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Air New Zealand has had its SkyNest concept in development for the past five years. Picture: BLOOMBERG
Air New Zealand has had its SkyNest concept in development for the past five years. Picture: BLOOMBERG

The world’s first lie-flat pods are coming to an economy class plane section near you.  

Air New Zealand has had its SkyNest concept in development for the past five years and announced on June 28 it’s ready for prime time — in 2024. The seats are fully flat, made up with real mattresses plus cooling pillows and bedding, and located in the back of the plane. But like everything to do with flying today, there’s loads of fine print on this announcement.

First, the seats won’t be included in the price of an economy ticket. SkyNests are a separate product, bunk beds stacked three high and bookable only in four-hour increments — the amount of time the airline has determined it takes to allow guests two sleep cycles (which are typically about 90 minutes), with additional time to wind down and wake up.

Each aircraft being fitted with them will have six of these pods, and cabin attendants will replace the linen and sanitise between each four-hour session.

It’s been 170,000 hours of design, constant evolutions of small and large design developments, tweaks and engineering feats to get to where we are.
Leanne Geraghty

The additional cost of the SkyNest lie-flat seat has yet to be determined, but it will be available to anyone in economy or premium economy. Pricing will be the same regardless of class of ticket, though Air New Zealand hasn’t yet decided whether it will be fixed or dynamic based on demand or timing within the flight.

“It’s been 170,000 hours of design, constant evolutions of small and large design developments, tweaks and engineering feats to get to where we are,” says Leanne Geraghty, the airline’s chief customer and sales officer, who says that the final product reflected plenty of customer feedback.

“They weren’t shy to tell us what the pain points were, what worked well and where we could improve,” she explains. The next phase of customer research, she adds, will revolve around what people are willing to pay for it.

Air New Zealand already has a lie-flat option in economy, called the SkyCouch. It allows flyers to extend specially designed footrests from all three seats in an economy row, to effectively widen those seats and turn the section into a makeshift bed. It’s extremely popular with families, who can lay horizontally across a row they’ve booked together.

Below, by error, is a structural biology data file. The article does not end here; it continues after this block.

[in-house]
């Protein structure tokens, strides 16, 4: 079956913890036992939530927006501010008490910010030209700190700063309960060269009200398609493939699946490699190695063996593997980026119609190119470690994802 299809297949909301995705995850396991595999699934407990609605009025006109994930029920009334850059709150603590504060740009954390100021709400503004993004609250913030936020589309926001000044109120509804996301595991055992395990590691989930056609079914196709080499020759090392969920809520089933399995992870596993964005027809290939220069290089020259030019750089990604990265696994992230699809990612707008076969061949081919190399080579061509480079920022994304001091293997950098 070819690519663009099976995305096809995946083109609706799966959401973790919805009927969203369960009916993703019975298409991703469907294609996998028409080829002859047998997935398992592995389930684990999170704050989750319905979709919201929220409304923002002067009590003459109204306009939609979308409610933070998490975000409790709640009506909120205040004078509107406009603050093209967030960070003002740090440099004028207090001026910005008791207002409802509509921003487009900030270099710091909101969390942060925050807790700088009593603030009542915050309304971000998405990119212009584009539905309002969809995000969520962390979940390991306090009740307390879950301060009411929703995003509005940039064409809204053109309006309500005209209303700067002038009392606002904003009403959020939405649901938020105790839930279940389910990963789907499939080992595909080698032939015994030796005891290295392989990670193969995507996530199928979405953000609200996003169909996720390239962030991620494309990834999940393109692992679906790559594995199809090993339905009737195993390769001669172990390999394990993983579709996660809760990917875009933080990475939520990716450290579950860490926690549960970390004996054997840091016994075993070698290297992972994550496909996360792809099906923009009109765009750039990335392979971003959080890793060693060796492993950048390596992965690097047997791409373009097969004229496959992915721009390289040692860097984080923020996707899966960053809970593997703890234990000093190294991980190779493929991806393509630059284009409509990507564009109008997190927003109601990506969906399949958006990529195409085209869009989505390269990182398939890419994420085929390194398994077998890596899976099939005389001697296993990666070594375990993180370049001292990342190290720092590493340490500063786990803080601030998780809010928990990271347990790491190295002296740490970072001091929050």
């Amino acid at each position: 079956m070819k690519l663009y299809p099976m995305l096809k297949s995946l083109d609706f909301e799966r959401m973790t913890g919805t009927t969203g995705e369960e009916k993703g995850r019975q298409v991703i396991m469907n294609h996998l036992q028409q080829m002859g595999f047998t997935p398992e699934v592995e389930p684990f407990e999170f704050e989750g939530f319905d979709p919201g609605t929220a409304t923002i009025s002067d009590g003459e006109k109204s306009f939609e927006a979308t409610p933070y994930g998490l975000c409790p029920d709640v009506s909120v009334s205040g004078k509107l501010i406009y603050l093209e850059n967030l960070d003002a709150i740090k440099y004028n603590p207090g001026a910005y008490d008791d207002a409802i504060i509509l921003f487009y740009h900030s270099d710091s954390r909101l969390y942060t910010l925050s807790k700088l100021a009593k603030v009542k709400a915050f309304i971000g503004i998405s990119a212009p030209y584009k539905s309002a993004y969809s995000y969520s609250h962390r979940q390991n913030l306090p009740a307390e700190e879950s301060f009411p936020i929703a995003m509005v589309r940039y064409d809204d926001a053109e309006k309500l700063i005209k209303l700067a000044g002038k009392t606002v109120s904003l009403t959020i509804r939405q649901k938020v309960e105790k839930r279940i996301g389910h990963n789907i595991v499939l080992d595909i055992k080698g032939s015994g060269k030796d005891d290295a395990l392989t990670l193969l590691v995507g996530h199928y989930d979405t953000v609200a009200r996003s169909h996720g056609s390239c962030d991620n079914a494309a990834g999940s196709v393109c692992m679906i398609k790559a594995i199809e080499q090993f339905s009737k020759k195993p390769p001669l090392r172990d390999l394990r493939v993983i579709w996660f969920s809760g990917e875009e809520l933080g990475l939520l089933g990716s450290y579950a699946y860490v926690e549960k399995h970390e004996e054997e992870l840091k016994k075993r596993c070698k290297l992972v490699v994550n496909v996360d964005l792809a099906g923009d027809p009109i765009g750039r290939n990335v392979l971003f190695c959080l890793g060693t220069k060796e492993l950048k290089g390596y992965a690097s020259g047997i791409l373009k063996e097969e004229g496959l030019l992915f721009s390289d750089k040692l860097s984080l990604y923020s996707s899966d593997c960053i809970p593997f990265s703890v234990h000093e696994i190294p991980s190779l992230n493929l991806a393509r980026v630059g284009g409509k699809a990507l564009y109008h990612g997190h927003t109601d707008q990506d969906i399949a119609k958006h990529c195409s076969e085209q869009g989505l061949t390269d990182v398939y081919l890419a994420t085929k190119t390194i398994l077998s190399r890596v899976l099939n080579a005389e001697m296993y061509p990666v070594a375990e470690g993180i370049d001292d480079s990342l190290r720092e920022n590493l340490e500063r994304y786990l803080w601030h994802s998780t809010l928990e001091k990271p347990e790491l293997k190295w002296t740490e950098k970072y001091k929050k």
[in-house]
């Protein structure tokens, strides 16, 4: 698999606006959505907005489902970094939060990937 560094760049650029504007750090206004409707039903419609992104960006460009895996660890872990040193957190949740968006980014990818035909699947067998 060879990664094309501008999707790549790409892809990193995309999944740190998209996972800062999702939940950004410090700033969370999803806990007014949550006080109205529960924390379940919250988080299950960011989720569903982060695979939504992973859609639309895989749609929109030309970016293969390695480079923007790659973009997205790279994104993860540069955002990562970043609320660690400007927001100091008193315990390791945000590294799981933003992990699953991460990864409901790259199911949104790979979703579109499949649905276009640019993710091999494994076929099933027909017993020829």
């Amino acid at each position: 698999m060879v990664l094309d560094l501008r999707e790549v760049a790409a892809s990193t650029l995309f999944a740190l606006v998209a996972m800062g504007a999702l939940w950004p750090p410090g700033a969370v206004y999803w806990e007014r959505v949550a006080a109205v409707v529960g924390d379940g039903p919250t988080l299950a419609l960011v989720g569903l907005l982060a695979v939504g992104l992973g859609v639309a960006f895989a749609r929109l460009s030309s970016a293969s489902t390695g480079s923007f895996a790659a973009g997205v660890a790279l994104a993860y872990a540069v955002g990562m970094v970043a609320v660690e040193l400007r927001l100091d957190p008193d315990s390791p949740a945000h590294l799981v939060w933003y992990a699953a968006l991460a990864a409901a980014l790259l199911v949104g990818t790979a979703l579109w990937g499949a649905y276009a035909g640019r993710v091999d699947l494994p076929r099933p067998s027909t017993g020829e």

The option can be booked for a single traveller, too; booking three economy seats from either New York or Chicago to Auckland costs about $3,000, compared with about $5,000 for a seat in business class.

In contrast to the SkyCouch, the SkyNest won’t have pesky gaps and raised armrests between seats — plus the mattress will be thicker, because it’s purpose-built to serve as a bed.

The airline hasn’t decided yet whether you can book multiple sessions back to back, but chances are that demand won’t allow for it. On current configurations of Air New Zealand’s Boeing 787-9s, there are 248 seats in the premium economy and economy cabins, so nearly that many passengers would be vying for the 18 available slots. (Based on the dimensions — the beds are 2m long — it’s likely the six bunks would replace 12 or so seats.)

Whereas travellers who happen to have a row to themselves are welcome to use the SkyCouch at no extra cost, Geraghty says SkyNests won’t be made available on a complimentary basis if they’re otherwise going unused. Each bed is made for just one person with no weight limit, and unlike a SkyCouch, a parent won’t be able to share a bed with their child. 

SkyNests will go into service in 2024 on aircraft serving Air New Zealand’s ultralong-haul nonstop routes, such as Chicago or New York to Auckland. The direct New York routes, starting in September, will be among the world’s longest flights, taking 17 hours, 30 minutes. The 15-hour flights from Chicago will begin in October.

It’s all part of a bid to stoke interest in New Zealand as a destination. The country held out on opening its international borders for longer than almost any other and is targeting more affluent and conscientious consumers as it rethinks its reliance on mass tourism. Restoring convenient and reliable access to flights is one of the country’s largest challenges in making that happen.

Bloomberg News. For more articles like this please visit Bloomberg.com.

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